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Windows, Mac, and Linux version naming schemes explained

Kevin Purdy | Sept. 19, 2012
Do software version names matter at all? Or are we all just curating a rich library of goofy things for future archaeologists to laugh at? Does anybody buy, use, or trust the code on their computer, tablet, or phone based on its name?

Don't believe me? Look at the 10 worst Microsoft product names, as rounded up by Harry McCracken, and tell me that at least a few of those didn't have something to do with the wrong person receiving a bolt of inspiration.

Ubuntu and other Linux systems: goofy, cute, not all that important

One cynical way to approach Linux release naming is that anyone who's decided to install a free, open-source operating system on their computer, and keep it running, won't be swayed one way or another by a particular version name. And in some ways, that's true for Ubuntu, the popular Linux distribution that releases new versions every six months, complete with inscrutable version names.

The first release, 04.10, was codenamed "Warty Warthog" for its warts-and-all nature by founder Mark Shuttleworth. The convention stuck, and now every Ubuntu code name includes a creature and an alliterative description that somewhat relates to the release:

· 6.06 was "Dapper Drake," for its relative polish (as a five-year long-term support release). 8.04, another long-term release, was "Hardy Heron."

· Version 10.10 was a "Maverick Meerkat," which Shuttleworth noted were "fast, light, and social," as were his aims for Ubuntu.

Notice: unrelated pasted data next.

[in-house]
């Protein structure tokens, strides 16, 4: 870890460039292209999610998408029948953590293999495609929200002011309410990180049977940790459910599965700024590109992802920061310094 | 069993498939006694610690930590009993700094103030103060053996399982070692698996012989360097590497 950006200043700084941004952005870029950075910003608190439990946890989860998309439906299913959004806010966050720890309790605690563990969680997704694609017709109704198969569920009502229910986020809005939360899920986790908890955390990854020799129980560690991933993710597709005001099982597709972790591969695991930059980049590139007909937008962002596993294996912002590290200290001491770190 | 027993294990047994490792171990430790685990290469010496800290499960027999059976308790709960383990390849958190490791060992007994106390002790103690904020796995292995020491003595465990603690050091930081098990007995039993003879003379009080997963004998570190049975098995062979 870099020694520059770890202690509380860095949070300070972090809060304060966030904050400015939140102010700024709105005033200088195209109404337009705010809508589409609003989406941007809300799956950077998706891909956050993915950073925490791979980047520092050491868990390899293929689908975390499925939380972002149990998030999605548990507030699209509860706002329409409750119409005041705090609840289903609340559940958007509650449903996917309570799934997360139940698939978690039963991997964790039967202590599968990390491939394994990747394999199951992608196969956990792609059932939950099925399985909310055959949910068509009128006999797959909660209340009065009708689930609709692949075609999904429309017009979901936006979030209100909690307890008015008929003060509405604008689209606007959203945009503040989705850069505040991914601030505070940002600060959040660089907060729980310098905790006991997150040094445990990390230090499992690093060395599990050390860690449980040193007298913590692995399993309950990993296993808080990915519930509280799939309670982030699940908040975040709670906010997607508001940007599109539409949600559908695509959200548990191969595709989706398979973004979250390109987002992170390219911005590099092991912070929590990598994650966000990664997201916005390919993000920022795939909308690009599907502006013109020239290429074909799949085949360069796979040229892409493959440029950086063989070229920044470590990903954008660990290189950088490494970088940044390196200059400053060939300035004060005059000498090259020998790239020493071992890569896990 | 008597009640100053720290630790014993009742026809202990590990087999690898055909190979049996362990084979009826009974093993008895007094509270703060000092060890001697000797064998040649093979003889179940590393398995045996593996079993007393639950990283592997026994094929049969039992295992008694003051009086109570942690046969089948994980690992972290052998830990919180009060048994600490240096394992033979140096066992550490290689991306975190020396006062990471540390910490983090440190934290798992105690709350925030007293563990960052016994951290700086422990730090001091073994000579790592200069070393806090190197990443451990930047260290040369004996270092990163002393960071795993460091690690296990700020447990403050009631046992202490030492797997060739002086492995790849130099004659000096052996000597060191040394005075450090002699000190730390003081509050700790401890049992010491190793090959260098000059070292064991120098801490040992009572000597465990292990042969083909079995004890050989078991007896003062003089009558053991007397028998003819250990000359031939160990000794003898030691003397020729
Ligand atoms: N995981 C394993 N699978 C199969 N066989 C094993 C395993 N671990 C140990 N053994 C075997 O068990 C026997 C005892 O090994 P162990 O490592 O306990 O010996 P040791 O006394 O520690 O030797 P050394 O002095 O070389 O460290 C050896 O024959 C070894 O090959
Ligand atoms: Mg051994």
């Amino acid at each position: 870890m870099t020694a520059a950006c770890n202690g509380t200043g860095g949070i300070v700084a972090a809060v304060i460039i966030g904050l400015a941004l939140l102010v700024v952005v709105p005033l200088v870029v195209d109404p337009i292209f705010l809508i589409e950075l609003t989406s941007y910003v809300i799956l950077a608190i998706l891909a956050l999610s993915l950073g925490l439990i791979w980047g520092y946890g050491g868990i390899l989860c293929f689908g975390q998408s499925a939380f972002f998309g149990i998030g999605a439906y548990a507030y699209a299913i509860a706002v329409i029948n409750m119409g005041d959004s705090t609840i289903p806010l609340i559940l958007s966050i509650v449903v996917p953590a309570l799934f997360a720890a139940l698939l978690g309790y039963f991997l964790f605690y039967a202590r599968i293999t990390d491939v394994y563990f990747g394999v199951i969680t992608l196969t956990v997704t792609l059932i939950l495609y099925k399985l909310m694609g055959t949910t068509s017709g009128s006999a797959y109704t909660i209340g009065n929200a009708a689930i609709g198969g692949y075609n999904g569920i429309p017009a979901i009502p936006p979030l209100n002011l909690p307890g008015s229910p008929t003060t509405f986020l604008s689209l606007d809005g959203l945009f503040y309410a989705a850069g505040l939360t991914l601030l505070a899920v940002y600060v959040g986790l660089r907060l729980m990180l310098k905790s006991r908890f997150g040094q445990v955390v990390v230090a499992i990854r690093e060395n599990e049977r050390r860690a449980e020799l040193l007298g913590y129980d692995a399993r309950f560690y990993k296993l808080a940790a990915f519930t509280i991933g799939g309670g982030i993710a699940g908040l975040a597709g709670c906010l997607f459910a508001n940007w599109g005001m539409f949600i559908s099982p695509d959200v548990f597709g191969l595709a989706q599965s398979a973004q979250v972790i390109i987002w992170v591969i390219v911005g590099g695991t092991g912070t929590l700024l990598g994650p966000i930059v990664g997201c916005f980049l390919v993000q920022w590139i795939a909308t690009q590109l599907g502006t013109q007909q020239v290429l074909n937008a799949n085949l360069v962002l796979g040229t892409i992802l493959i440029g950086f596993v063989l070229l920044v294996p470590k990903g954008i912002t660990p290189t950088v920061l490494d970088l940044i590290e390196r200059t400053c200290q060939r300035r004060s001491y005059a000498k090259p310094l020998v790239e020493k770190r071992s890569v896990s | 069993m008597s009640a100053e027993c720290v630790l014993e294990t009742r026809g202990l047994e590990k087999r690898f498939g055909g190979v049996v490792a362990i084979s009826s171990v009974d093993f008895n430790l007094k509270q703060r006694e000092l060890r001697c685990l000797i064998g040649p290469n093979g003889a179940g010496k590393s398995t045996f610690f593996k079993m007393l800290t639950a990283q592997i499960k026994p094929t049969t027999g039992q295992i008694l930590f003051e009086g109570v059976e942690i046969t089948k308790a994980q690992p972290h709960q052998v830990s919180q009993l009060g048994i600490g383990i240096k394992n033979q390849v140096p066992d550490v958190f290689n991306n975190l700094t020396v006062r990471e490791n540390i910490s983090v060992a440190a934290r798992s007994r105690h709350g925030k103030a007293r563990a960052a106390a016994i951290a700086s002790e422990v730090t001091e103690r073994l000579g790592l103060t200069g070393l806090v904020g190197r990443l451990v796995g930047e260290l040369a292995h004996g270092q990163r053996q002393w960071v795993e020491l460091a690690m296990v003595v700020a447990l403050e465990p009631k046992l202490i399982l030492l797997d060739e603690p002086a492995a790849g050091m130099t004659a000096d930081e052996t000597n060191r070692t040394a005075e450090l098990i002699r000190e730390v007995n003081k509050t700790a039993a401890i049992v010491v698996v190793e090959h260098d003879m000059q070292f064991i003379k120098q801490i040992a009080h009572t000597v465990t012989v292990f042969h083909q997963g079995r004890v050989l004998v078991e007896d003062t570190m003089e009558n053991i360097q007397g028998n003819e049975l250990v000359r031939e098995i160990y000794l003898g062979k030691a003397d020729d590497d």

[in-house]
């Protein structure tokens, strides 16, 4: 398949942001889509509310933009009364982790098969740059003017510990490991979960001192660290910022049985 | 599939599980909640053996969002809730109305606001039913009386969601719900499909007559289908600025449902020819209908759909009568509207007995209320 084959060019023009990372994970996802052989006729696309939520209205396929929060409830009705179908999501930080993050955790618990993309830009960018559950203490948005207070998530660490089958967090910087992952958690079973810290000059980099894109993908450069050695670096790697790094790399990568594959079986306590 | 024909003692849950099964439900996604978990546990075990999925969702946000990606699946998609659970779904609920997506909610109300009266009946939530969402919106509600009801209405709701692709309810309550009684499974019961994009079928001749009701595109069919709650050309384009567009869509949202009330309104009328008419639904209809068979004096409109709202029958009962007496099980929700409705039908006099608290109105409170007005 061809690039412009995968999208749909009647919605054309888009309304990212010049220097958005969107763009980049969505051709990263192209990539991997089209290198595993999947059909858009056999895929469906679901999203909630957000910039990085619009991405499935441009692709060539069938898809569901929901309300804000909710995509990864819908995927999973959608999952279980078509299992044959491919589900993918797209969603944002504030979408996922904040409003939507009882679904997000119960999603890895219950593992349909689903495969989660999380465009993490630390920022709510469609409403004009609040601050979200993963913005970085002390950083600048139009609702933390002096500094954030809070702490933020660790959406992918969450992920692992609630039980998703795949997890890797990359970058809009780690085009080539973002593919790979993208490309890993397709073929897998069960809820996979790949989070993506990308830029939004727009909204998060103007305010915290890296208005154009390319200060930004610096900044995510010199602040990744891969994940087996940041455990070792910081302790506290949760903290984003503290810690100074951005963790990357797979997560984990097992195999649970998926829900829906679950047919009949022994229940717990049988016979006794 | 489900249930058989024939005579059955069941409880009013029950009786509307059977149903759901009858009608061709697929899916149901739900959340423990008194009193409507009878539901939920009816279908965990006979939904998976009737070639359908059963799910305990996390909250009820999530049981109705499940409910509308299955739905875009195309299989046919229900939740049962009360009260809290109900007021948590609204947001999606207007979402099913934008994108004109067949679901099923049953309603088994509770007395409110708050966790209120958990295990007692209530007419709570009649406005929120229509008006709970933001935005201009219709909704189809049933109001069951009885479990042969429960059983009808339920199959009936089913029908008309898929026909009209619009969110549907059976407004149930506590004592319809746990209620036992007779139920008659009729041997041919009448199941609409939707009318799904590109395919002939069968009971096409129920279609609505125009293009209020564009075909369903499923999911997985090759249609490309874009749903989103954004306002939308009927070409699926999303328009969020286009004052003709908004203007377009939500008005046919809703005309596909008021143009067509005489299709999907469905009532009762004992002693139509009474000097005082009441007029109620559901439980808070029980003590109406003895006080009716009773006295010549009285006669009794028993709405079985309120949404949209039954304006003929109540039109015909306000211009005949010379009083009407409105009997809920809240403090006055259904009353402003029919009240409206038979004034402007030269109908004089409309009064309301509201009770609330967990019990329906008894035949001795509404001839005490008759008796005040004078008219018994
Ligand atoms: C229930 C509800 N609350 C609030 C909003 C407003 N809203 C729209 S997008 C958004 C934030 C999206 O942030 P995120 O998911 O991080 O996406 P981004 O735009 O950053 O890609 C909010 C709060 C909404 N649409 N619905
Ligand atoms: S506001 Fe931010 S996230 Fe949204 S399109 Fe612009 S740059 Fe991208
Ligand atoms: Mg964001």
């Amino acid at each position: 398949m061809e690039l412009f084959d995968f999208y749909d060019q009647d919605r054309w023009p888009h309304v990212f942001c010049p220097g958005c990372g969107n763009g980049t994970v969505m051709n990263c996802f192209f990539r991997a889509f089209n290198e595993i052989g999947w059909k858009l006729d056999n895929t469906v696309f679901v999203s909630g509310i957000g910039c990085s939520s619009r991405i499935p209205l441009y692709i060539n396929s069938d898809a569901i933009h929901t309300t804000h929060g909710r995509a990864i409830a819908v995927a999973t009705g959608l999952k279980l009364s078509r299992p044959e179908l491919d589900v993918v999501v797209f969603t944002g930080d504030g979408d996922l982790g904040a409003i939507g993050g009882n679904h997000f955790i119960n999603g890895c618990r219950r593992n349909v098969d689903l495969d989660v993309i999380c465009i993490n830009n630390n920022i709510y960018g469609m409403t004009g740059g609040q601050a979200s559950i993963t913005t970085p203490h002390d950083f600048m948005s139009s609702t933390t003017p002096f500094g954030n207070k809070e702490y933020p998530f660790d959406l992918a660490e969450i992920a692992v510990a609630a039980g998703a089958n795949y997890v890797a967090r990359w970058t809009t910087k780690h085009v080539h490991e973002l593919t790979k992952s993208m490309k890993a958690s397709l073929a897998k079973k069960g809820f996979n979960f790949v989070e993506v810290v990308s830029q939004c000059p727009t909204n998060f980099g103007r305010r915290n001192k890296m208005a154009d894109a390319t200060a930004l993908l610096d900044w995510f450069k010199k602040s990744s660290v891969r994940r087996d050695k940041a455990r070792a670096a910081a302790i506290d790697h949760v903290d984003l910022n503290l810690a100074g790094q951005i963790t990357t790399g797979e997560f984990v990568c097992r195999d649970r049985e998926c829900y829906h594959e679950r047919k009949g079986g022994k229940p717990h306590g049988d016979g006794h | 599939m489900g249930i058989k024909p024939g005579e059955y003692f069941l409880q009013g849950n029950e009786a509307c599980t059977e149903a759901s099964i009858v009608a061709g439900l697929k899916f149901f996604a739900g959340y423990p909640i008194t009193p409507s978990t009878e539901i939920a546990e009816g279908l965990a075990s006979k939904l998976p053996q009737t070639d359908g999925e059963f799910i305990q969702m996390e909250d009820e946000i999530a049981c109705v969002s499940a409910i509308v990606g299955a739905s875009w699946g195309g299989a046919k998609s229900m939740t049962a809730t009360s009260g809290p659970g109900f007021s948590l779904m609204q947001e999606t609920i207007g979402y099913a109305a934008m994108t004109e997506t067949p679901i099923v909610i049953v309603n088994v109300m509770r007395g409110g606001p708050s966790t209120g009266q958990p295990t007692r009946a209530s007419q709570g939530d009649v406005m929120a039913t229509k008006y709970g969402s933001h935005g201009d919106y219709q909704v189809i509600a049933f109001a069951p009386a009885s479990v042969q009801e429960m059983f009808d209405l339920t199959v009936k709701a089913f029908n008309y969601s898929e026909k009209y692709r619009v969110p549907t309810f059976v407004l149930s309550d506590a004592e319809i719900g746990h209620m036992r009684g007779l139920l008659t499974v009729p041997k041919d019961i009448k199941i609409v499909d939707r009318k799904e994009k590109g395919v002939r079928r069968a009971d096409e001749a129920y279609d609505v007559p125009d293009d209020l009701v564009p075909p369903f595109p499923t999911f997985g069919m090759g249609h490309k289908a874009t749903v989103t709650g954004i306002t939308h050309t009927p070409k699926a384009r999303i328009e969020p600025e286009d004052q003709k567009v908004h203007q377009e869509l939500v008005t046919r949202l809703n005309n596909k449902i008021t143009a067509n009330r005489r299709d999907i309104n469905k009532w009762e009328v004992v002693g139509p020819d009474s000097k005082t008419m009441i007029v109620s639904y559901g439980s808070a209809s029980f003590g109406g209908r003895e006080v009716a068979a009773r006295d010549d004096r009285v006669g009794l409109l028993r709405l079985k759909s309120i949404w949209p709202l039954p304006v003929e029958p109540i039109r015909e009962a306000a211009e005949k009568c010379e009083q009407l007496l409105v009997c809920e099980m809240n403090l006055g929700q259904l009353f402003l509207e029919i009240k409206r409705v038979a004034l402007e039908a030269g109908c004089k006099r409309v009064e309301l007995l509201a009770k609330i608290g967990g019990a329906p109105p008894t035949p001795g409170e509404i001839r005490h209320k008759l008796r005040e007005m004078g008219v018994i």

· 12.10 (due out October 2012) is "Quantal Quetzal," "quantal" meaning either "an entity that is quantized," or "something that is capable of existing in only one of two states." A quetzal is an adorable bird.

So you see that some thought, however lighthearted, goes into the version names for each Ubuntu release. But take a look around Ubuntu.com-- take the virtual tour, check out the new features, read up on what they're promoting -- there's not a mention of a Precise Pangolin or any other animal. The codenames are meant to give developers a handle on what they're working on, just in case 12.10 ends up missing its October deadline and arrives in November, or somebody makes the easy mistake of mistyping it as 11.10. Codenames, or version names, are for those who are so invested in the system, they're working on making it better.

Like Apple, Ubuntu would like the actual consumer of its goods to think less about versions and more about a continuity of features and connectivity across devices and updates. And that tends to be the case across many popular Linux distributions: Mint, Fedora, Gentoo, and so on. The real name is the brand name, while the version name is just for coders and snarky bloggers (ahem).

What did we learn?

Nobody is good at consistency in the software world, even at big, multi-national firms that make the core software for our computers. No version name is without fault, and any scheme, no matter how clever, will be dropped the moment it seems fun to go with something else. But most of all, it's increasingly rare to buy software in boxes these days, so nobody needs a name that looks good on a box. That's probably a bigger deal than you think.

 

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